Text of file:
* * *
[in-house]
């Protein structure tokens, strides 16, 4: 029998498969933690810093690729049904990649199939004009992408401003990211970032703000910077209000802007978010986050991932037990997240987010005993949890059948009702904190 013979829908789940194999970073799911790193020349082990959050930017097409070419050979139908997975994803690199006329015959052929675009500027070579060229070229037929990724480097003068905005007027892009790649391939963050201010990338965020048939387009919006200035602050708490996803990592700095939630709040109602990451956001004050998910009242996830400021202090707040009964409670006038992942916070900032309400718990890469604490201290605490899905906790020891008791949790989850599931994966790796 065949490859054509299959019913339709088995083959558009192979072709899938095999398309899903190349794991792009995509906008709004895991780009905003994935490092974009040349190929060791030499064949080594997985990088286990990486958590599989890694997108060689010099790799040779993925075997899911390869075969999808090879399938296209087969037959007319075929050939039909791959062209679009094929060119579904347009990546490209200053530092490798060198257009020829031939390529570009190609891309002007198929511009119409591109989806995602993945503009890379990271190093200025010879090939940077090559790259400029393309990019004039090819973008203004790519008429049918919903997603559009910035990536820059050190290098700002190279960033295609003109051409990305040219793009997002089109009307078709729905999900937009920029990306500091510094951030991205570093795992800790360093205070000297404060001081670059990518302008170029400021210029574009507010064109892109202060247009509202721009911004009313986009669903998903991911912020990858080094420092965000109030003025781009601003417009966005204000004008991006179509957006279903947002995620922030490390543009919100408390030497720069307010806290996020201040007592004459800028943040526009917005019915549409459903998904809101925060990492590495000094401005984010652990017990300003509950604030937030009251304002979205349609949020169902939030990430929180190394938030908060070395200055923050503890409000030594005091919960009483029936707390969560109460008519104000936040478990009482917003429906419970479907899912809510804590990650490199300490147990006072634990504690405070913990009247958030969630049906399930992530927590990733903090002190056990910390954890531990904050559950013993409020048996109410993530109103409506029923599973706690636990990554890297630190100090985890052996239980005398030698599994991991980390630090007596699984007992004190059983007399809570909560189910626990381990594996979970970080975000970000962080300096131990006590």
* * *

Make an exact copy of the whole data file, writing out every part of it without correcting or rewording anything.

[in-house]
């Protein structure tokens, strides 16, 4: 029998498969933690810093690729049904990649199939004009992408401003990211970032703000910077209000802007978010986050991932037990997240987010005993949890059948009702904190 013979829908789940194999970073799911790193020349082990959050930017097409070419050979139908997975994803690199006329015959052929675009500027070579060229070229037929990724480097003068905005007027892009790649391939963050201010990338965020048939387009919006200035602050708490996803990592700095939630709040109602990451956001004050998910009242996830400021202090707040009964409670006038992942916070900032309400718990890469604490201290605490899905906790020891008791949790989850599931994966790796 065949490859054509299959019913339709088995083959558009192979072709899938095999398309899903190349794991792009995509906008709004895991780009905003994935490092974009040349190929060791030499064949080594997985990088286990990486958590599989890694997108060689010099790799040779993925075997899911390869075969999808090879399938296209087969037959007319075929050939039909791959062209679009094929060119579904347009990546490209200053530092490798060198257009020829031939390529570009190609891309002007198929511009119409591109989806995602993945503009890379990271190093200025010879090939940077090559790259400029393309990019004039090819973008203004790519008429049918919903997603559009910035990536820059050190290098700002190279960033295609003109051409990305040219793009997002089109009307078709729905999900937009920029990306500091510094951030991205570093795992800790360093205070000297404060001081670059990518302008170029400021210029574009507010064109892109202060247009509202721009911004009313986009669903998903991911912020990858080094420092965000109030003025781009601003417009966005204000004008991006179509957006279903947002995620922030490390543009919100408390030497720069307010806290996020201040007592004459800028943040526009917005019915549409459903998904809101925060990492590495000094401005984010652990017990300003509950604030937030009251304002979205349609949020169902939030990430929180190394938030908060070395200055923050503890409000030594005091919960009483029936707390969560109460008519104000936040478990009482917003429906419970479907899912809510804590990650490199300490147990006072634990504690405070913990009247958030969630049906399930992530927590990733903090002190056990910390954890531990904050559950013993409020048996109410993530109103409506029923599973706690636990990554890297630190100090985890052996239980005398030698599994991991980390630090007596699984007992004190059983007399809570909560189910626990381990594996979970970080975000970000962080300096131990006590």